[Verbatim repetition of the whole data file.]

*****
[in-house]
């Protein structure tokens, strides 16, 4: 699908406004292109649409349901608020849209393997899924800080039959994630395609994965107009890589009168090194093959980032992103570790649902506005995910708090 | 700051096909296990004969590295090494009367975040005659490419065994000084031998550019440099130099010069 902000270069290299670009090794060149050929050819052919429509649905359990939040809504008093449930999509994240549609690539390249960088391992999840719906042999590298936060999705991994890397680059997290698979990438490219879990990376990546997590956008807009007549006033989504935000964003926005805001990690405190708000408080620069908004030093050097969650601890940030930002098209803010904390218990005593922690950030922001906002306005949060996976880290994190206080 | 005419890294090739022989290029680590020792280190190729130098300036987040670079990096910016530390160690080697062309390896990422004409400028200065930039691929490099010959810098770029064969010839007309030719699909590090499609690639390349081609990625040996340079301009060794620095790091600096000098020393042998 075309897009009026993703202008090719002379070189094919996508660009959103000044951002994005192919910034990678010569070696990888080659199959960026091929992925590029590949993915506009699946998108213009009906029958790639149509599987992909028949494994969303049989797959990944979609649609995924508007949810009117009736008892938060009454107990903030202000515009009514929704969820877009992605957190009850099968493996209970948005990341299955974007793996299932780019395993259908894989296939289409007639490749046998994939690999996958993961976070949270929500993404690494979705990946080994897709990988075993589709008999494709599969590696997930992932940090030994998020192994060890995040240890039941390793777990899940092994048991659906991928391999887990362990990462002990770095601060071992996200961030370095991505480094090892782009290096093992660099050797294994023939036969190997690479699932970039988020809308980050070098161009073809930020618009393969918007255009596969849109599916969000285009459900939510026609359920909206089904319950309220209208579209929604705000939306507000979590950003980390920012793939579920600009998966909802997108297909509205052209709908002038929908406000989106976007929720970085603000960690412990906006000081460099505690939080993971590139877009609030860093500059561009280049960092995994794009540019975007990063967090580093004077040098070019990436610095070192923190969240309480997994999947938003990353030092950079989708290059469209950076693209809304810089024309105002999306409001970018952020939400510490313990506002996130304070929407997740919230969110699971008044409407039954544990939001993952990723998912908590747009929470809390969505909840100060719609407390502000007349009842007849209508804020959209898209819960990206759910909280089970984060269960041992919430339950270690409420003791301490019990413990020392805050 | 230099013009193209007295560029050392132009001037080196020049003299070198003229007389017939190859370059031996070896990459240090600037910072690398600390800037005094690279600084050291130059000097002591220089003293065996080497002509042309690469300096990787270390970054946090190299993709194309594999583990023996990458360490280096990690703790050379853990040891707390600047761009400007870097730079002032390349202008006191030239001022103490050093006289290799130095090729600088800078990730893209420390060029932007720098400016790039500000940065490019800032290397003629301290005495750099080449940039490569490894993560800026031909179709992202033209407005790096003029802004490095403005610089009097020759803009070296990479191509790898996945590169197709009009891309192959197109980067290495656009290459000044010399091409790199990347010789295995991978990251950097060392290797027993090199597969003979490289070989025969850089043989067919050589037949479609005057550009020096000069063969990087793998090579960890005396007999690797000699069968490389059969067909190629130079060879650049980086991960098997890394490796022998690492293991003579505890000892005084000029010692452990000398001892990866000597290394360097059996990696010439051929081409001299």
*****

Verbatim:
[in-house]
């Protein structure tokens, strides 16, 4: 699908406004292109649409349901608020849209393997899924800080039959994630395609994965107009890589009168090194093959980032992103570790649902506005995910708090 | 700051096909296990004969590295090494009367975040005659490419065994000084031998550019440099130099010069 902000270069290299670009090794060149050929050819052919429509649905359990939040809504008093449930999509994240549609690539390249960088391992999840719906042999590298936060999705991994890397680059997290698979990438490219879990990376990546997590956008807009007549006033989504935000964003926005805001990690405190708000408080620069908004030093050097969650601890940030930002098209803010904390218990005593922690950030922001906002306005949060996976880290994190206080 | 005419890294090739022989290029680590020792280190190729130098300036987040670079990096910016530390160690080697062309390896990422004409400028200065930039691929490099010959810098770029064969010839007309030719699909590090499609690639390349081609990625040996340079301009060794620095790091600096000098020393042998 075309897009009026993703202008090719002379070189094919996508660009959103000044951002994005192919910034990678010569070696990888080659199959960026091929992925590029590949993915506009699946998108213009009906029958790639149509599987992909028949494994969303049989797959990944979609649609995924508007949810009117009736008892938060009454107990903030202000515009009514929704969820877009992605957190009850099968493996209970948005990341299955974007793996299932780019395993259908894989296939289409007639490749046998994939690999996958993961976070949270929500993404690494979705990946080994897709990988075993589709008999494709599969590696997930992932940090030994998020192994060890995040240890039941390793777990899940092994048991659906991928391999887990362990990462002990770095601060071992996200961030370095991505480094090892782009290096093992660099050797294994023939036969190997690479699932970039988020809308980050070098161009073809930020618009393969918007255009596969849109599916969000285009459900939510026609359920909206089904319950309220209208579209929604705000939306507000979590950003980390920012793939579920600009998966909802997108297909509205052209709908002038929908406000989106976007929720970085603000960690412990906006000081460099505690939080993971590139877009609030860093500059561009280049960092995994794009540019975007990063967090580093004077040098070019990436610095070192923190969240309480997994999947938003990353030092950079989708290059469209950076693209809304810089024309105002999306409001970018952020939400510490313990506002996130304070929407997740919230969110699971008044409407039954544990939001993952990723998912908590747009929470809390969505909840100060719609407390502000007349009842007849209508804020959209898209819960990206759910909280089970984060269960041992919430339950270690409420003791301490019990413990020392805050 | 230099013009193209007295560029050392132009001037080196020049003299070198003229007389017939190859370059031996070896990459240090600037910072690398600390800037005094690279600084050291130059000097002591220089003293065996080497002509042309690469300096990787270390970054946090190299993709194309594999583990023996990458360490280096990690703790050379853990040891707390600047761009400007870097730079002032390349202008006191030239001022103490050093006289290799130095090729600088800078990730893209420390060029932007720098400016790039500000940065490019800032290397003629301290005495750099080449940039490569490894993560800026031909179709992202033209407005790096003029802004490095403005610089009097020759803009070296990479191509790898996945590169197709009009891309192959197109980067290495656009290459000044010399091409790199990347010789295995991978990251950097060392290797027993090199597969003979490289070989025969850089043989067919050589037949479609005057550009020096000069063969990087793998090579960890005396007999690797000699069968490389059969067909190629130079060879650049980086991960098997890394490796022998690492293991003579505890000892005084000029010692452990000398001892990866000597290394360097059996990696010439051929081409001299």